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Memory of the World exhibition opens at BACC

Documentary Heritage in Asia and the Pacific spotlighted at Bangkok Art and Culture Centre until 29 January


Documentary heritage stored in archives, museums and libraries throughout Asia-Pacific help form a “collective memory of humanity” unique to this region – one rich and diverse, comprising items ranging from ancient manuscripts to vintage films, as well as stark reminders of human rights travesties.

The "Memory of the World: Documentary Heritage in Asia and the Pacific" exhibition, which was launched at the Bangkok Art and Culture Centre (BACC) on 16 January and is on display until 29 January, showcased this rich legacy.

Heritage specialists, embassy officials, journalists and other interested people joined the launch of the exhibition, which drew from the “Memory of the World: Documentary Heritage in Asia and the Pacific”, jointly published by UNESCO and CLOUD Publication in 2016.

In her opening remarks, Ms. Misako Ito (above), chief of UNESCO Bangkok’s Communication and Information Unit, described the vibrancy of the programme in the Asia-Pacific region. “The Memory of the World programme has a system of registry for globally significant documentary heritage,” she said. “So far, there are over 357 items inscribed globally – around 25% of them come from Asia-Pacific, which really reflects the importance of documentary heritage in the region.”

Among the collections showcased were The Asian Film Archive Collection: Cathay-Keris Malay Classics, inscribed in 2014; the Sakubei Yamamoto Collection, Japan, inscribed in 2011; the Royal Examinations of the Le and Mac Dynasties (1442-1779) of Viet Nam, and the harrowing Tuol Sleng Genocide Museum Archive from Cambodia, inscribed on the regional register in 2008.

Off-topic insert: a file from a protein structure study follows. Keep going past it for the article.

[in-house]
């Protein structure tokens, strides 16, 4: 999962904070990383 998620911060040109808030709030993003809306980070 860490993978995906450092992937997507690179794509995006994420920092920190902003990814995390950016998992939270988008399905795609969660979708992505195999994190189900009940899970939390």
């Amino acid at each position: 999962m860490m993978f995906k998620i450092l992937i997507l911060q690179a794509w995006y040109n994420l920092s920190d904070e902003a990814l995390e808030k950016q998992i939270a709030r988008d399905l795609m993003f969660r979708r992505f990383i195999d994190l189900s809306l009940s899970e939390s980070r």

Delivering the keynote address and introduction to the exhibition, Dr. M R Rujaya Abhakorn, UNESCO Memory of the World Asia and Pacific (MOWCAP) Goodwill Patron, introduced some of the exhibition's highlights, while also stressing the criteria for inclusion on Memory of the World registers: uniqueness, authenticity and of either national, regional or international importance. He added that “preservation and access” were also at the heart of the programme.  

“There need to be measures to preserve [the heritage] properly and access – people can read it, listen to it,” he said. “The documents that have been accepted for registration have to be somehow accessible to people.”

The free exhibition will remain on display on the third floor of the BACC (National Stadium BTS Station exit) the 29 January when it will move to UNESCO Bangkok’s office between Thong Lor and Ekkamai roads on Sukhumvit.

Memory of the World and Human Rights Online Gallery

Media advisory


For more information on the exhibition, please contact Andrew Henderson, Communication and Information Unit, UNESCO Bangkok,